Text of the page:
Parent–adolescent communication and diabetes: an integrative review
Article first published online: 3 APR 2008
© 2008 The Authors
Journal of Advanced Nursing
Volume 62, Issue 2, pages 140–162, April 2008
How to Cite
Dashiff, C., Hardeman, T. and McLain, R. (2008), Parent–adolescent communication and diabetes: an integrative review. Journal of Advanced Nursing, 62: 140–162. doi: 10.1111/j.1365-2648.2007.04549.x
- Issue published online: 3 APR 2008
- Article first published online: 3 APR 2008
- Accepted for publication 9 November 2007
- integrative literature review;
- parent–adolescent communication
Title. Parent–adolescent communication and diabetes: an integrative review.
Aim. This paper presents a synthesis of findings from empirical studies about communication and interaction between parents and their adolescents with diabetes.
Background. Communication between parent and adolescent is essential in transitioning the adolescent to increased responsibility for diabetes self-management. Nurses are in a pivotal position to enhance the type of parent–adolescent communication that facilitates this transition.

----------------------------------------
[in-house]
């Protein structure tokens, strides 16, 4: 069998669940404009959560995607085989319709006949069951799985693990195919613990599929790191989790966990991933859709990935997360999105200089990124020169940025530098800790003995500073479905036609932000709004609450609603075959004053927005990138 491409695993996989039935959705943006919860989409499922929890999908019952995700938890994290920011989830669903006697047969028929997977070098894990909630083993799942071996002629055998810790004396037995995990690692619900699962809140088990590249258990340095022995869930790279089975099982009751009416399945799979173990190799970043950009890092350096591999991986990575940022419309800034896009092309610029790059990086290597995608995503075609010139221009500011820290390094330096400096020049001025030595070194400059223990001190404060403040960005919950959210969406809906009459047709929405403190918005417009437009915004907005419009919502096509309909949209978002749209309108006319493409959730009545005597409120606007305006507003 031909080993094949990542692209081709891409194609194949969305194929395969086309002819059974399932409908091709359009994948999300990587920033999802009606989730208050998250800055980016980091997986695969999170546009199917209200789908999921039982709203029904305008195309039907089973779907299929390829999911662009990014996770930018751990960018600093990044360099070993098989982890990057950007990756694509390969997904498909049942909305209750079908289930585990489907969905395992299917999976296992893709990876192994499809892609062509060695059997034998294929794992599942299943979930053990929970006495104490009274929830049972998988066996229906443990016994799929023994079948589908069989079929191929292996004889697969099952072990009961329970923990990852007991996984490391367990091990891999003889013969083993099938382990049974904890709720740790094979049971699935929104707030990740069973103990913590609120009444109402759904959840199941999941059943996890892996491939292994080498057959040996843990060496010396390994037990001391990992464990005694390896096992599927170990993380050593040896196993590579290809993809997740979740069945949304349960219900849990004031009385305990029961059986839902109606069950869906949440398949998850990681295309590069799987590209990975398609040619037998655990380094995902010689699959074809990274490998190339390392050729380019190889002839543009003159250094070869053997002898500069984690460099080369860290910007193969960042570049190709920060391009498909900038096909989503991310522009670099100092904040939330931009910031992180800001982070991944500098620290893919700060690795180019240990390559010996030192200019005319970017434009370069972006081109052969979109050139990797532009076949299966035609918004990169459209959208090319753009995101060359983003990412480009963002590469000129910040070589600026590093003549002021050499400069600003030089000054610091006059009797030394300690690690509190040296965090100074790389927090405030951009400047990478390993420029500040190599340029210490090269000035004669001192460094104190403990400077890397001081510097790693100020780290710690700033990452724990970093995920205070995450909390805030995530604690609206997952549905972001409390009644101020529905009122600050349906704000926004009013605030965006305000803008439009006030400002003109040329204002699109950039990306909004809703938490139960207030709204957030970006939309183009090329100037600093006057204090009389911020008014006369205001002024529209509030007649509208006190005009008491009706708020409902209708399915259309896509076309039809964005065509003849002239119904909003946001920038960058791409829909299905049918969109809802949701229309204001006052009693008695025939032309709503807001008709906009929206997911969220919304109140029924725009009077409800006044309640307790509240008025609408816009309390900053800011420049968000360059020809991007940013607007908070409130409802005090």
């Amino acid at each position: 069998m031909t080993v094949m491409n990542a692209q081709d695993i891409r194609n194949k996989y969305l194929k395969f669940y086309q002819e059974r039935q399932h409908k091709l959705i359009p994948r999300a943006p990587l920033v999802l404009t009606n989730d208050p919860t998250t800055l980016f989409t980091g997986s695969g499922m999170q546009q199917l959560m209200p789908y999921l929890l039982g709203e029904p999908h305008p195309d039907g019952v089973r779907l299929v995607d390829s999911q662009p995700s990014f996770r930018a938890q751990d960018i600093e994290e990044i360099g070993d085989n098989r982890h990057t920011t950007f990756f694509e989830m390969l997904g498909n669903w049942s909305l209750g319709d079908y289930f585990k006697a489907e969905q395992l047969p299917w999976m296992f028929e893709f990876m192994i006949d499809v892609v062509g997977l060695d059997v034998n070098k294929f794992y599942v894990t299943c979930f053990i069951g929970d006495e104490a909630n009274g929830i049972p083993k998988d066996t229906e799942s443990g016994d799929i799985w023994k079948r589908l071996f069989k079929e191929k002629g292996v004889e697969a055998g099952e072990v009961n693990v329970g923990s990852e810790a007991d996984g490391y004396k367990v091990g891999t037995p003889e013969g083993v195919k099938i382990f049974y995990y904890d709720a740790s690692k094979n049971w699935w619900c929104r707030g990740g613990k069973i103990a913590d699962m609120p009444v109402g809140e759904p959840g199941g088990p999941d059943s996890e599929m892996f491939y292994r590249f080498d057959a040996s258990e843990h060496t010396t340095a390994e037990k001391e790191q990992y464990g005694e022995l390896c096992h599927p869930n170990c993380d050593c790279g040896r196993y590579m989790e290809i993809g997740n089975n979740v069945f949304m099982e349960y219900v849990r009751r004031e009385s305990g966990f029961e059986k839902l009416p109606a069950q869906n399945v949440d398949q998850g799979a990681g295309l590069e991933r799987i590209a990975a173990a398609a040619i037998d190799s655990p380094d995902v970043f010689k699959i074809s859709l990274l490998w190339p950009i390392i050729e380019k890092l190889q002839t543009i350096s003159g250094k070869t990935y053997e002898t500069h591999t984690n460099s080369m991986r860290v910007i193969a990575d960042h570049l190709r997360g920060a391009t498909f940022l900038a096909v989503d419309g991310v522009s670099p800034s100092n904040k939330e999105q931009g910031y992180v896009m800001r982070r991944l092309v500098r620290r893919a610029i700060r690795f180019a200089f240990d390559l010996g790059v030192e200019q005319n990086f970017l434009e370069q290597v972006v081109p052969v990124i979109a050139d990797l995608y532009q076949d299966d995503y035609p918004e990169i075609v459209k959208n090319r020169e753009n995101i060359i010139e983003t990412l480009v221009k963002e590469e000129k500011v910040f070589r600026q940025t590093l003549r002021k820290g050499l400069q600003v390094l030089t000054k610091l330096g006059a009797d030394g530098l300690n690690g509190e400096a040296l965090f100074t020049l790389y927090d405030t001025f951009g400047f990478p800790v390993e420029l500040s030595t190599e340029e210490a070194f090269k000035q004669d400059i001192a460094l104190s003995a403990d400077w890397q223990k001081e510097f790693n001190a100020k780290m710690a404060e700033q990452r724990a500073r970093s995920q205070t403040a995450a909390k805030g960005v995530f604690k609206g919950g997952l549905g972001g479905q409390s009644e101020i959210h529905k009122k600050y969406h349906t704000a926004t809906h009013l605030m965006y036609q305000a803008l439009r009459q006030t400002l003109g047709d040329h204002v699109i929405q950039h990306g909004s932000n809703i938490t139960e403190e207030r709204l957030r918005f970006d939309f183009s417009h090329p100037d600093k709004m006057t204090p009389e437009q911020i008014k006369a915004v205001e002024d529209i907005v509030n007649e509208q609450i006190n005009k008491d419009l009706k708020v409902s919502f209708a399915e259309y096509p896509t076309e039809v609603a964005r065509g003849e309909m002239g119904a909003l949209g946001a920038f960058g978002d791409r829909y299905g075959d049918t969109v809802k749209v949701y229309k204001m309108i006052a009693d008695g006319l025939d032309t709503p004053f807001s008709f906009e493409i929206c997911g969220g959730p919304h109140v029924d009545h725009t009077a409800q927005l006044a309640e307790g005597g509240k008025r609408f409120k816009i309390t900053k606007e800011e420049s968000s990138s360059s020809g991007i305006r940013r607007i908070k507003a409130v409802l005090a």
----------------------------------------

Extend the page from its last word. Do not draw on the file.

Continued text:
Data sources. A search of published studies from 1985 to 2006 featuring communication or interaction between parents and adolescents with type 1 diabetes was implemented through a computerized search.
Review methods. Papers were organized by type of evidence and were analysed sequentially. Sources were described based on data elements which were extracted. Findings in the areas of productive and problematic parent–adolescent communications were included. Data elements were compared and critiqued, noting consistencies, and findings were summarized and evaluated.
Results. Studies across several countries indicate that maternal support, conflict, control, involvement and emotional expression are important communication concepts that are linked to diabetes outcomes in adolescents. The influences of different family structures and cultural and socioeconomic circumstances, as well as developmental status and gender of adolescents on these types of communication, have not been systematically studied.
Conclusion. Nurses caring for adolescents with type 1 diabetes need to consider family relationships and communication patterns in achieving health outcomes. Studies of communication, including perspectives of mothers and fathers, and the influence of family structure, economics and culture are needed to build a framework of parent–adolescent interaction and health outcomes for adolescents with type 1 diabetes.